New tech can save money and time

A new ice-making system installed by the Cowichan Valley Regional District at arenas in the Island Savings Centre and Kerry Park Recreation Centre is just one example of how new technology can be employed to save money for local governments.

The REALice system reduces energy usage by spinning water in a vortex to remove tiny air bubbles, rather than pre-heating it, as the traditional ice-making process does. The resulting water requires less work by the refrigeration plant to freeze, higher brine temperatures, and less energy to dehumidify the arena.

All told, it adds up to more than $8,000 savings at each arena, along with a reduction of 35 tonnes of greenhouse gas emissions.

While users of the arenas were pleased with the final product, operators and taxpayers alike were impressed with the savings, and the new system caught the eyes of other arena operators in the region as well.

"The results of cost savings while keeping good ice is the breakthrough that will positively impact all arena ice facilities," Ernie Mansueti, director of parks and recreation for North Cowichan, which owns Fuller Lake Arena, said earlier this year.

Jordan Bateman, B.C. director for the Canadian Taxpayers Federation, says everyone, not just local governments, needs to be on the lookout for new technology that can save money in the long run.

"It’s not just cities," he said. "All businesses need to be aware of it. There are new technologies coming online all the time. You don’t have to be the first to implement them, but you have to be aware."

Some technology may be costly to purchase initially, but users can reap rewards down the road, Bateman noted. In that regard, governments have advantages that most businesses don’t.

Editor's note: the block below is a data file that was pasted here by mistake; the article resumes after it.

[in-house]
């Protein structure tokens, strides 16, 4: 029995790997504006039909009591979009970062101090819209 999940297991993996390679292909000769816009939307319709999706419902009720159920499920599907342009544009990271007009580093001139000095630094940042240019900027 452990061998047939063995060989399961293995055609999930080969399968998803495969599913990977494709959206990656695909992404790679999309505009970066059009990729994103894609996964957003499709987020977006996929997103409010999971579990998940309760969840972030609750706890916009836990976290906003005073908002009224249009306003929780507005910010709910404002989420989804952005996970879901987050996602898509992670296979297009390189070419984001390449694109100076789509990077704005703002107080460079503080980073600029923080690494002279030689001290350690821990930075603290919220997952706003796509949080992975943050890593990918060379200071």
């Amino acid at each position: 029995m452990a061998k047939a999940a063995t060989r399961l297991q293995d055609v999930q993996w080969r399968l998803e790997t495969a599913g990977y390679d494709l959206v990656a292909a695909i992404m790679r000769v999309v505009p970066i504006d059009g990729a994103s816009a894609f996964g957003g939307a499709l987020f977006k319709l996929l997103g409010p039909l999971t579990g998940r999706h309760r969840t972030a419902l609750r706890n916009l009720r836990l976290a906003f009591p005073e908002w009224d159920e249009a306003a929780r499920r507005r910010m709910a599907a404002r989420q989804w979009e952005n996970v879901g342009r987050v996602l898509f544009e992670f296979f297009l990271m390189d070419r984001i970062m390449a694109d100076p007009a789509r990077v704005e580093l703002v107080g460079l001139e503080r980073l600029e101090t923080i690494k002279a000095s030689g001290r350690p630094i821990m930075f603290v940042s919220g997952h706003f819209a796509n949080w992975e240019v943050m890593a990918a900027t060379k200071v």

"A government knows that it’s going to be there 20 years from now," he said. "They can take 10, 15, 20 years to look at technological solutions, knowing that they’ll be there in the end. If the savings start to mount in year 20 or 25, businesses rarely have the luxury to think that far ahead."

One of Bateman’s specific examples is how new technology can be used to monitor sewer and water systems, something the City of Duncan has done, with multiple benefits.

"We have instituted SCADA (Supervisory Control and Data Acquisition) for our water and sewer system," Duncan Chief Administrative Officer Peter de Verteuil noted. "Prior to this, we used to have a utility crew member take well readings for two hours every day. Now we have better data and controls, and his time can be spent elsewhere."

Like many local governments in the Cowichan Valley, Duncan has issued iPads to councillors, where they can review agendas that don’t need to be printed, which has saved time and money for the city.

"There is a minimal cost benefit of reduced paper and copying costs, but the larger benefit is in the staff time for printing and collating," de Verteuil said.

The saving of time – which in turn leads to saving money – has been a major consequence to many of the city’s technological advances.

"Most of the technological improvements we have made have a side benefit of improving efficiencies which help keep staffing levels from increasing even with increased service, which indirectly combat costs," de Verteuil noted.

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